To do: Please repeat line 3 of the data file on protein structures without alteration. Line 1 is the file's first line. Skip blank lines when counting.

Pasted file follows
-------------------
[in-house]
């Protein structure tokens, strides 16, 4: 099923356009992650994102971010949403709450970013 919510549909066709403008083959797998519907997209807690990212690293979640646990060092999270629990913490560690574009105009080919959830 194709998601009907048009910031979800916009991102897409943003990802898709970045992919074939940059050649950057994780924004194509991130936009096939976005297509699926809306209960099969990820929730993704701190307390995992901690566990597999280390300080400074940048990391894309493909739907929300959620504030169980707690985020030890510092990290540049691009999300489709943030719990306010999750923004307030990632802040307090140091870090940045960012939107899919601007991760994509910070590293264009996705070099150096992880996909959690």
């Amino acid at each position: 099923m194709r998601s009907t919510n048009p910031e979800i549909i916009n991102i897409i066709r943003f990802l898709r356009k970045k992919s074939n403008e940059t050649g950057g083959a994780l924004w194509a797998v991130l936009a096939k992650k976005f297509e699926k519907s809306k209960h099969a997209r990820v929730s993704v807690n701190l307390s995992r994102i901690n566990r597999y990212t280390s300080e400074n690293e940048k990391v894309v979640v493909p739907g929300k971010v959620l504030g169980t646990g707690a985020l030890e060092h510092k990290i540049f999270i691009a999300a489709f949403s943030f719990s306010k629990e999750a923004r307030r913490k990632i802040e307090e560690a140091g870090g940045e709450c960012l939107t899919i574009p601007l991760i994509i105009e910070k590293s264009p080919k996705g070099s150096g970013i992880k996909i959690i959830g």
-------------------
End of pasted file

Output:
């Amino acid at each position: 099923m194709r998601s009907t919510n048009p910031e979800i549909i916009n991102i897409i066709r943003f990802l898709r356009k970045k992919s074939n403008e940059t050649g950057g083959a994780l924004w194509a797998v991130l936009a096939k992650k976005f297509e699926k519907s809306k209960h099969a997209r990820v929730s993704v807690n701190l307390s995992r994102i901690n566990r597999y990212t280390s300080e400074n690293e940048k990391v894309v979640v493909p739907g929300k971010v959620l504030g169980t646990g707690a985020l030890e060092h510092k990290i540049f999270i691009a999300a489709f949403s943030f719990s306010k629990e999750a923004r307030r913490k990632i802040e307090e560690a140091g870090g940045e709450c960012l939107t899919i574009p601007l991760i994509i105009e910070k590293s264009p080919k996705g070099s150096g970013i992880k996909i959690i959830g």